What Is Asset Performance Management?

Asset Performance Management (APM) is an asset management methodology used by asset intensive industries to maximize asset reliability, availability, and utilization of physical assets. According to Gartner, APM uses a combination of data capture, integration, visualization, and analytics to manage asset reliability. Overall, APM is applicable throughout the asset lifecycle, including investment analysis, design, construction, startup, operations, life extension, and decommissioning. Through each of those asset stages, APM is the cross section of process, people, and technology to ensure the asset is properly managed from an investment perspective.

Regarding technology, APM employs a variety of different software packages, ranging from collecting the right data, to organizing or warehousing that data, to modeling and reporting that data. With the improvement of cloud data storage and computational capacity, software has new abilities which enable owner/operators to do things like conduct more advanced simulations or be notified of failure through multivariate machine learning models.

Case Study Highlight

North American Specialty Chemical Facility Leverages GE APM Upgrade to Drive Culture Change

A North American specialty chemicals company was experiencing a substantial number of failures at one of its largest facilities. The site’s inspection program was predominantly time-based with minimal optimization efforts. This site incurred multiple unplanned unit and plant downtime events, which drove up operational costs and gained attention at the corporate management level. The attention triggered an effort to move from a reactive culture to proactive and shift from time-based programs to condition-based and, ultimately, risk-based. The customer was a long-time user of the GE APM Inspection Data Management Software (IDMS); however, its version of GE APM was an older, highly customized version that would not provide a platform to drive improvement.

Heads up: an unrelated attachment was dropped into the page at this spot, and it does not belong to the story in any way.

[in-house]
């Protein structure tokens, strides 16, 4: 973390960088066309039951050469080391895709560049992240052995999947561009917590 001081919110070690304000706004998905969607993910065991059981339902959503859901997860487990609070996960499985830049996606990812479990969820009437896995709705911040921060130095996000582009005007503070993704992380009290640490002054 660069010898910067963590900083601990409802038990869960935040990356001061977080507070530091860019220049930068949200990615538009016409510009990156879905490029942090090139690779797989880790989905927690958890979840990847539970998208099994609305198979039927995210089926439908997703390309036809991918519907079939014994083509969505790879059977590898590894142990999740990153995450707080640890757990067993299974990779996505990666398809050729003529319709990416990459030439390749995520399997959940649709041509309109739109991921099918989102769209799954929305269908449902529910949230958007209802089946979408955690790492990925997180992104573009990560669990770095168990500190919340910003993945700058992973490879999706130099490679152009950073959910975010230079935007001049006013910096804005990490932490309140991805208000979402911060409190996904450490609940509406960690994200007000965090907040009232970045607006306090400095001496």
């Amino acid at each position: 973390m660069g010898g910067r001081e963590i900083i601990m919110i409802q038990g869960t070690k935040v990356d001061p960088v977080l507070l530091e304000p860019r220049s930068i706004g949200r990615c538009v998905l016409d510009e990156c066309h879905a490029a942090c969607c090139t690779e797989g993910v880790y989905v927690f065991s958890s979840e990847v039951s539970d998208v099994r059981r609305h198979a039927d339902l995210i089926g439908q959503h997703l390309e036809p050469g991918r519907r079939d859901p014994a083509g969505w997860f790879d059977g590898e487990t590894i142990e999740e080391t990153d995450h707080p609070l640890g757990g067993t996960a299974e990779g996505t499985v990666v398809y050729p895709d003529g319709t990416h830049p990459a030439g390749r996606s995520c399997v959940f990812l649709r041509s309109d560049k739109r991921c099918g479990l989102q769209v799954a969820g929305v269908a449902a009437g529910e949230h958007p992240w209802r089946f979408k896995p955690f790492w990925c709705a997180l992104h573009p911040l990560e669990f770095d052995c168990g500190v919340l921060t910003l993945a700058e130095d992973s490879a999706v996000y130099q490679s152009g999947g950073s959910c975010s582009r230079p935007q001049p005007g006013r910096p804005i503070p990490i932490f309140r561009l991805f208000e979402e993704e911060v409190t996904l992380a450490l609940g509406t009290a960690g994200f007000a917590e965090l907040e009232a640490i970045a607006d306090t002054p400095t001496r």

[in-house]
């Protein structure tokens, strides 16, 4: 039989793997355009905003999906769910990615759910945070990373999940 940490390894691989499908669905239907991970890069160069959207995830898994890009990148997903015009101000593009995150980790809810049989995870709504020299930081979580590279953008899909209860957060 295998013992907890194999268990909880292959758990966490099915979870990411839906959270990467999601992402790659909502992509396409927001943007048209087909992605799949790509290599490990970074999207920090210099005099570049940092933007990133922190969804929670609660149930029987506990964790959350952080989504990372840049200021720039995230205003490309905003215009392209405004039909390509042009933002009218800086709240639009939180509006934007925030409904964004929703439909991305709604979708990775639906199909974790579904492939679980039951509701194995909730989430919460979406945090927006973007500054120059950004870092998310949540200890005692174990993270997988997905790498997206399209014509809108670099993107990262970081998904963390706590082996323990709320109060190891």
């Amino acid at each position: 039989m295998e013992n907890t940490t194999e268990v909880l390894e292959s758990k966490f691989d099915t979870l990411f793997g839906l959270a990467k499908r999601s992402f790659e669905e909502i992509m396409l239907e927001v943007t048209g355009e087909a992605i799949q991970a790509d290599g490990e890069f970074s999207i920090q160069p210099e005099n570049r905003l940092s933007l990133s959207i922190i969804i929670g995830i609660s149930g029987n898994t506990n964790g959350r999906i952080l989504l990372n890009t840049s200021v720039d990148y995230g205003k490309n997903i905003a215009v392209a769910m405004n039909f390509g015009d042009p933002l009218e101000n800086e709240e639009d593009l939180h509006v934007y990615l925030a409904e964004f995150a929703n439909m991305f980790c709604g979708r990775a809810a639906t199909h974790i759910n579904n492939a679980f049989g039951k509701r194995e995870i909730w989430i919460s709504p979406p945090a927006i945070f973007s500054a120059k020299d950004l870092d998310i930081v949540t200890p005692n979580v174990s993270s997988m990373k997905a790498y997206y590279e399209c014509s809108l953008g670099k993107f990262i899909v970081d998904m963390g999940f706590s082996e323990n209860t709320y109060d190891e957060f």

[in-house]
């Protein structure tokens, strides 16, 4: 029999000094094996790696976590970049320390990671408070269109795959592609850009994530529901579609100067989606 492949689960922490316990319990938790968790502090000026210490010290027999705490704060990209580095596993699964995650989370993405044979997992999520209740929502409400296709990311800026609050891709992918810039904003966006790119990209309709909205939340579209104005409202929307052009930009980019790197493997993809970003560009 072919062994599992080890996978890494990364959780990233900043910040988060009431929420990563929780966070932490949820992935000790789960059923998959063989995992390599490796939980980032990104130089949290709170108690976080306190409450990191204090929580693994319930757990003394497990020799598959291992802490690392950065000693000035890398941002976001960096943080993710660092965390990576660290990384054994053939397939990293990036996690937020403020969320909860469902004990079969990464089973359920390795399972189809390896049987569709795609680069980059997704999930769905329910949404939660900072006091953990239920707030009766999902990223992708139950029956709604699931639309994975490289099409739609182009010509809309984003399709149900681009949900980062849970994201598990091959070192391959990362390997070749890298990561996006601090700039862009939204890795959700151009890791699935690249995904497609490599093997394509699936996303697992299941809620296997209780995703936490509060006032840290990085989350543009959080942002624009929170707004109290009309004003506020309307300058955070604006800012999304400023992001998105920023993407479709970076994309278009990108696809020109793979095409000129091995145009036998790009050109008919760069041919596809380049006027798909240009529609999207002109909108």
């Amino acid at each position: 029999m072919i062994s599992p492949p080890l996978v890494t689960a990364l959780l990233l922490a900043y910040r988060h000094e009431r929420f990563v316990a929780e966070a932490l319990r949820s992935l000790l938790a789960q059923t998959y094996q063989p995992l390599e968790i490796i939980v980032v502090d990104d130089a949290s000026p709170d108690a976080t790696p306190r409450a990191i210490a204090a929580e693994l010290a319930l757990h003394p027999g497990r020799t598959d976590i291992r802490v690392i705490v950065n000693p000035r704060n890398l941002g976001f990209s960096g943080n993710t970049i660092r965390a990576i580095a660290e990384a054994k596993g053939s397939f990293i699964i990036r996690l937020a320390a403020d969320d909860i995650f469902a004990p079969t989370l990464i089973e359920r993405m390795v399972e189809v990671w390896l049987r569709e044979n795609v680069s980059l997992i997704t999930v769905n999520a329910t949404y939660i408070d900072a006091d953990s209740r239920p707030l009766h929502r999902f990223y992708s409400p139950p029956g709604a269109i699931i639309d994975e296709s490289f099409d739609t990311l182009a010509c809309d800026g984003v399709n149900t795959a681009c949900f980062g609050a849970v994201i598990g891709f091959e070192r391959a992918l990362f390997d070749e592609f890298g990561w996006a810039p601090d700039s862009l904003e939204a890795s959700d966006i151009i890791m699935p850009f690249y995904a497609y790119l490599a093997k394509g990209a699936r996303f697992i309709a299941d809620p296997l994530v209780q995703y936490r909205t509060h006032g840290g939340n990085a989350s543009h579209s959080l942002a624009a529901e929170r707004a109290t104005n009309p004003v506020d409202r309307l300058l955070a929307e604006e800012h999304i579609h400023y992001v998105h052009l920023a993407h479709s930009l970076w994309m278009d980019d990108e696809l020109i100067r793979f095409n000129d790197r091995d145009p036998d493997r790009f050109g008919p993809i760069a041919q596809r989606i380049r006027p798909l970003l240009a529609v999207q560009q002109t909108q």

Learn how we helped a North American specialty chemical producer improve internal processes and shift site culture by implementing a GE APM Version 4 upgrade.

Why is Asset Performance Management Valuable?

APM’s objectives include maximizing asset reliability, optimizing associated spend and ensuring safety and compliance with regulatory standards. However, while those are lofty and achievable goals, many owner/operators experience challenges from implementing and sustaining successful mechanical integrity programs. In addition to the benefits above, APM can provide:

  • Improved communication between departments and business functions

  • Improved understanding of site risks and strategies to help mitigate them

  • Improved reporting functionality that caters information to specific user groups

Case Study Highlight

Leading Fertilizer Manufacturer Leverages APM Software Migration to Improve MI Program Performance and Meet Compliance

A North American fertilizer manufacturer needed a new IDMS to meet compliance and improve its performance. Pinnacle helped the manufacturer evaluate IDMS options and select Predix APM, a cloud-based version of GE Digital’s APM software. Pinnacle also assisted the manufacturer in upgrading the quality of its data and risk results. The manufacturer was able integrate the new IDMS into its existing business systems and standardize its MI work processes across its sites, improving the visibility of performance data across all levels of the organization, mitigating MI risk, and ensuring compliance across its five facilities.